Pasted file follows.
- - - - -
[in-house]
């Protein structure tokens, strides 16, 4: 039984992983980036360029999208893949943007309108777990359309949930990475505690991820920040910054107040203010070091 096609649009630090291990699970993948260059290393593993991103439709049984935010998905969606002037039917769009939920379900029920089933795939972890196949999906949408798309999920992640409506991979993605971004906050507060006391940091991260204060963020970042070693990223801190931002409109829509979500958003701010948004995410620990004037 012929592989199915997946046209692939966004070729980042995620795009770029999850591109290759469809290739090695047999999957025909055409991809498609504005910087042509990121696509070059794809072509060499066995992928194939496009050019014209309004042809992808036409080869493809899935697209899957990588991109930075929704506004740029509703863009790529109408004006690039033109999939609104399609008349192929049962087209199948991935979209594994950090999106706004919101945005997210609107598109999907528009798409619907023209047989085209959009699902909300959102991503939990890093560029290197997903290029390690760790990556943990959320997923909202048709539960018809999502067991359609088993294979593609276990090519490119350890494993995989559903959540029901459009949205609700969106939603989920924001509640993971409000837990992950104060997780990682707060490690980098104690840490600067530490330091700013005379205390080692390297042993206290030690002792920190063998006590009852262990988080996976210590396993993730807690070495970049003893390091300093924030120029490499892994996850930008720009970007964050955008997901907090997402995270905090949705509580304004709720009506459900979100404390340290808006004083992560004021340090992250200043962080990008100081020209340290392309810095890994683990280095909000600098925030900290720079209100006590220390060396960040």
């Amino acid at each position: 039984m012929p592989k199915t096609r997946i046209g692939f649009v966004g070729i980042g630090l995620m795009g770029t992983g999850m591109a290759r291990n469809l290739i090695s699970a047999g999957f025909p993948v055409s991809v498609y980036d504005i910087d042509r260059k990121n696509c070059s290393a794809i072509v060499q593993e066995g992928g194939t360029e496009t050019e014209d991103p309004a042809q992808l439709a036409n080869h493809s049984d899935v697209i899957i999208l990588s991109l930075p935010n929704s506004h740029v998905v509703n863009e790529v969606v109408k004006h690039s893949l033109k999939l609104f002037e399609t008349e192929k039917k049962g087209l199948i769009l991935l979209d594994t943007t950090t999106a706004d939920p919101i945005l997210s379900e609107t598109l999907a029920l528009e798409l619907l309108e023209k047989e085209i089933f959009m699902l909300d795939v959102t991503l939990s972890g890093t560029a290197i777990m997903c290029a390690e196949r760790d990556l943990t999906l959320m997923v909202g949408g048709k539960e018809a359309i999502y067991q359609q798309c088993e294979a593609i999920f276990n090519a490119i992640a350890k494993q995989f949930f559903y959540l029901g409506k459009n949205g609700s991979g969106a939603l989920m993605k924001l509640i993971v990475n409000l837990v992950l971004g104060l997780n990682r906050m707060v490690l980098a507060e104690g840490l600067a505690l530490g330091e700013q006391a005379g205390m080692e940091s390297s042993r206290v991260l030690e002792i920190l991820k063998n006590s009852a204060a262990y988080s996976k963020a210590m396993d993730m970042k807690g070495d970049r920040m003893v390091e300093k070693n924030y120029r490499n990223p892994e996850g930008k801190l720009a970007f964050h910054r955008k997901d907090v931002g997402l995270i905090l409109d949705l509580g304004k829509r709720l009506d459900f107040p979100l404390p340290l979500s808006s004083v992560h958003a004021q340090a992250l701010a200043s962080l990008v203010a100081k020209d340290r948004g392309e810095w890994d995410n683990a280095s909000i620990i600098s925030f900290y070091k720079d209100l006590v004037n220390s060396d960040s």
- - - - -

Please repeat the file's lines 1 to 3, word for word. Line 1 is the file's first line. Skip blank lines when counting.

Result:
[in-house]
């Protein structure tokens, strides 16, 4: 039984992983980036360029999208893949943007309108777990359309949930990475505690991820920040910054107040203010070091 096609649009630090291990699970993948260059290393593993991103439709049984935010998905969606002037039917769009939920379900029920089933795939972890196949999906949408798309999920992640409506991979993605971004906050507060006391940091991260204060963020970042070693990223801190931002409109829509979500958003701010948004995410620990004037 012929592989199915997946046209692939966004070729980042995620795009770029999850591109290759469809290739090695047999999957025909055409991809498609504005910087042509990121696509070059794809072509060499066995992928194939496009050019014209309004042809992808036409080869493809899935697209899957990588991109930075929704506004740029509703863009790529109408004006690039033109999939609104399609008349192929049962087209199948991935979209594994950090999106706004919101945005997210609107598109999907528009798409619907023209047989085209959009699902909300959102991503939990890093560029290197997903290029390690760790990556943990959320997923909202048709539960018809999502067991359609088993294979593609276990090519490119350890494993995989559903959540029901459009949205609700969106939603989920924001509640993971409000837990992950104060997780990682707060490690980098104690840490600067530490330091700013005379205390080692390297042993206290030690002792920190063998006590009852262990988080996976210590396993993730807690070495970049003893390091300093924030120029490499892994996850930008720009970007964050955008997901907090997402995270905090949705509580304004709720009506459900979100404390340290808006004083992560004021340090992250200043962080990008100081020209340290392309810095890994683990280095909000600098925030900290720079209100006590220390060396960040």
């Amino acid at each position: 039984m012929p592989k199915t096609r997946i046209g692939f649009v966004g070729i980042g630090l995620m795009g770029t992983g999850m591109a290759r291990n469809l290739i090695s699970a047999g999957f025909p993948v055409s991809v498609y980036d504005i910087d042509r260059k990121n696509c070059s290393a794809i072509v060499q593993e066995g992928g194939t360029e496009t050019e014209d991103p309004a042809q992808l439709a036409n080869h493809s049984d899935v697209i899957i999208l990588s991109l930075p935010n929704s506004h740029v998905v509703n863009e790529v969606v109408k004006h690039s893949l033109k999939l609104f002037e399609t008349e192929k039917k049962g087209l199948i769009l991935l979209d594994t943007t950090t999106a706004d939920p919101i945005l997210s379900e609107t598109l999907a029920l528009e798409l619907l309108e023209k047989e085209i089933f959009m699902l909300d795939v959102t991503l939990s972890g890093t560029a290197i777990m997903c290029a390690e196949r760790d990556l943990t999906l959320m997923v909202g949408g048709k539960e018809a359309i999502y067991q359609q798309c088993e294979a593609i999920f276990n090519a490119i992640a350890k494993q995989f949930f559903y959540l029901g409506k459009n949205g609700s991979g969106a939603l989920m993605k924001l509640i993971v990475n409000l837990v992950l971004g104060l997780n990682r906050m707060v490690l980098a507060e104690g840490l600067a505690l530490g330091e700013q006391a005379g205390m080692e940091s390297s042993r206290v991260l030690e002792i920190l991820k063998n006590s009852a204060a262990y988080s996976k963020a210590m396993d993730m970042k807690g070495d970049r920040m003893v390091e300093k070693n924030y120029r490499n990223p892994e996850g930008k801190l720009a970007f964050h910054r955008k997901d907090v931002g997402l995270i905090l409109d949705l509580g304004k829509r709720l009506d459900f107040p979100l404390p340290l979500s808006s004083v992560h958003a004021q340090a992250l701010a200043s962080l990008v203010a100081k020209d340290r948004g392309e810095w890994d995410n683990a280095s909000i620990i600098s925030f900290y070091k720079d209100l006590v004037n220390s060396d960040s």